Injectable Microchips in the Swine Flu Vaccinations?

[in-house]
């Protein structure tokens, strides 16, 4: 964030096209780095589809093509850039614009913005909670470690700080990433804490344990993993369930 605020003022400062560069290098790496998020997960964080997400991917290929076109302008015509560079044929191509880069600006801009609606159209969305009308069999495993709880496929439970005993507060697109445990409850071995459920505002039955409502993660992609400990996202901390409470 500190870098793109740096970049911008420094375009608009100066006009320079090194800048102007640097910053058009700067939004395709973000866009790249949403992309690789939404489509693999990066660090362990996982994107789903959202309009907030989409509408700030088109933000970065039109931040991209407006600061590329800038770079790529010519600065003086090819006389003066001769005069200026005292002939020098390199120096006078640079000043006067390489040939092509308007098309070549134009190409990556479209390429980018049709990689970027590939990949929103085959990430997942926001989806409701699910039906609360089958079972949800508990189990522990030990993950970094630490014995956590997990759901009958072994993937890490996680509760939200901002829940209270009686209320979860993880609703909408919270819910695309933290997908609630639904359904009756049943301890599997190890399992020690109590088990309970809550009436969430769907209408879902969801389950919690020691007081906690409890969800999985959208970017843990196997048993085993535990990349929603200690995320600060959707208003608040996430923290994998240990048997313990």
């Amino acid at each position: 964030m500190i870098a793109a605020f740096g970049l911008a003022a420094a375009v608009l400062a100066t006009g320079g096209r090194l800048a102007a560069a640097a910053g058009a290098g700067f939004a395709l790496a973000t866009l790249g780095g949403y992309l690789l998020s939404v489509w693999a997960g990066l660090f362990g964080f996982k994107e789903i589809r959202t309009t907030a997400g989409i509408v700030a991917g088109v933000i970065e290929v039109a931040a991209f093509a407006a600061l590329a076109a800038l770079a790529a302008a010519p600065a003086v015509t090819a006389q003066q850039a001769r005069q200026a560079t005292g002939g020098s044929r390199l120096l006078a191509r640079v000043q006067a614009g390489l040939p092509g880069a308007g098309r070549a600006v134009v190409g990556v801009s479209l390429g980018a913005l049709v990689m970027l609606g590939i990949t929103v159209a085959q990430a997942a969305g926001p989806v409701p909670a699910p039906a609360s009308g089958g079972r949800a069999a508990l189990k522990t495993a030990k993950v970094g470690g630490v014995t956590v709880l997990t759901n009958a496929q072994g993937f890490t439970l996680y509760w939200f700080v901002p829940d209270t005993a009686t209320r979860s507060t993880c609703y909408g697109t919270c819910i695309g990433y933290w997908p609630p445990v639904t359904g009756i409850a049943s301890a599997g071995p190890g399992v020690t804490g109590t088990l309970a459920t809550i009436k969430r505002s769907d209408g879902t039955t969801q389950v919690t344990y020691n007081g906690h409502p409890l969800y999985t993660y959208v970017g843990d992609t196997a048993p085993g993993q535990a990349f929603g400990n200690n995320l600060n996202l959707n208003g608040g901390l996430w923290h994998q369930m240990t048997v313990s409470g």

On February 13, 2007 Hitachi unveiled a tiny, new “powder” type RFID chip measuring 0.05 x 0.05 mm — the smallest yet — which they aim to begin marketing in 2 to 3 years (Information from 2007!!!). By relying on semiconductor miniaturization technology and using electron beams to write data on the chip substrates, Hitachi was able to create RFID chips 64 times smaller than their currently available 0.4 x 0.4 mm mu-chips. The new chips have a 128-bit ROM for storing a unique 38-digit ID number. From Dr Ryke Geerd Hamer’s blog entitled ‘The Chip is at the Tip of the Needle’ We read Yesterday, 27 August 2009, I was giving an introductory talk near Vienna, Austria. My wife was with me and about 40 listeners. At the end as part of the discussion the swine flu was mentioned and a lady got up and declared the following: A friend of hers works for a pharmaceutical company in Vienna and told her that the swine flu injection needles indeed contain nano particles in their very tip, which cannot be detected with the naked eye but are clearly visible with as little as a 12 times magnifying microscope like children’s toy microscopes. The staff of the pharmaceutical company was advised that these nano particles work in the human body like a motherboard in the computer and lots of data can be stored on it. Dr. Hamer replys by saying: “In a company with several hundred staff, which produces, or fills the injection needles for the chip vaccination, it will only need one or two “reliable” people to insert the chip at the end. Then all the other workers can confirm that they knew nothing. This is called “quality control” and “final check” and will appear completely normal.”
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